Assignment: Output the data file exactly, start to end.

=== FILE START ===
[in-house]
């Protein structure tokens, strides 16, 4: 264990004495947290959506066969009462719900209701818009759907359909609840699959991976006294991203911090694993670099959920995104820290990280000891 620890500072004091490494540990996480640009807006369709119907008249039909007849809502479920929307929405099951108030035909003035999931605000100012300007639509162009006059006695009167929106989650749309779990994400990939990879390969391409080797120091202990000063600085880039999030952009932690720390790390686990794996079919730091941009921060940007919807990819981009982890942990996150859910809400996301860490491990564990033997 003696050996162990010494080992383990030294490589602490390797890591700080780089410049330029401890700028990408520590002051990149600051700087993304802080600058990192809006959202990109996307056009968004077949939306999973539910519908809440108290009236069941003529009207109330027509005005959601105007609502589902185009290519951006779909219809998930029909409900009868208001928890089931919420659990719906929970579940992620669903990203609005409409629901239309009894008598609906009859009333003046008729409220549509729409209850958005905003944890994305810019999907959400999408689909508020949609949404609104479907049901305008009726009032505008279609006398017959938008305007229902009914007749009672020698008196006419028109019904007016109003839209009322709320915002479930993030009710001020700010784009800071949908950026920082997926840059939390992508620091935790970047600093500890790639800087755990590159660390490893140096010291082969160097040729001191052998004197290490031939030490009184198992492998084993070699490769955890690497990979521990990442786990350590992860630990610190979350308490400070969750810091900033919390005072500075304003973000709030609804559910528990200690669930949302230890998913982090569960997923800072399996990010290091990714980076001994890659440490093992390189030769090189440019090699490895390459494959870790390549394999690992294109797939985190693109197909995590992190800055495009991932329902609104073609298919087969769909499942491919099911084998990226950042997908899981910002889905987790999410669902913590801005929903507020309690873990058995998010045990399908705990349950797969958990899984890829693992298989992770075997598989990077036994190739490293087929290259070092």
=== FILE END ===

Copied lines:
[in-house]
């Protein structure tokens, strides 16, 4: 264990004495947290959506066969009462719900209701818009759907359909609840699959991976006294991203911090694993670099959920995104820290990280000891 620890500072004091490494540990996480640009807006369709119907008249039909007849809502479920929307929405099951108030035909003035999931605000100012300007639509162009006059006695009167929106989650749309779990994400990939990879390969391409080797120091202990000063600085880039999030952009932690720390790390686990794996079919730091941009921060940007919807990819981009982890942990996150859910809400996301860490491990564990033997 003696050996162990010494080992383990030294490589602490390797890591700080780089410049330029401890700028990408520590002051990149600051700087993304802080600058990192809006959202990109996307056009968004077949939306999973539910519908809440108290009236069941003529009207109330027509005005959601105007609502589902185009290519951006779909219809998930029909409900009868208001928890089931919420659990719906929970579940992620669903990203609005409409629901239309009894008598609906009859009333003046008729409220549509729409209850958005905003944890994305810019999907959400999408689909508020949609949404609104479907049901305008009726009032505008279609006398017959938008305007229902009914007749009672020698008196006419028109019904007016109003839209009322709320915002479930993030009710001020700010784009800071949908950026920082997926840059939390992508620091935790970047600093500890790639800087755990590159660390490893140096010291082969160097040729001191052998004197290490031939030490009184198992492998084993070699490769955890690497990979521990990442786990350590992860630990610190979350308490400070969750810091900033919390005072500075304003973000709030609804559910528990200690669930949302230890998913982090569960997923800072399996990010290091990714980076001994890659440490093992390189030769090189440019090699490895390459494959870790390549394999690992294109797939985190693109197909995590992190800055495009991932329902609104073609298919087969769909499942491919099911084998990226950042997908899981910002889905987790999410669902913590801005929903507020309690873990058995998010045990399908705990349950797969958990899984890829693992298989992770075997598989990077036994190739490293087929290259070092």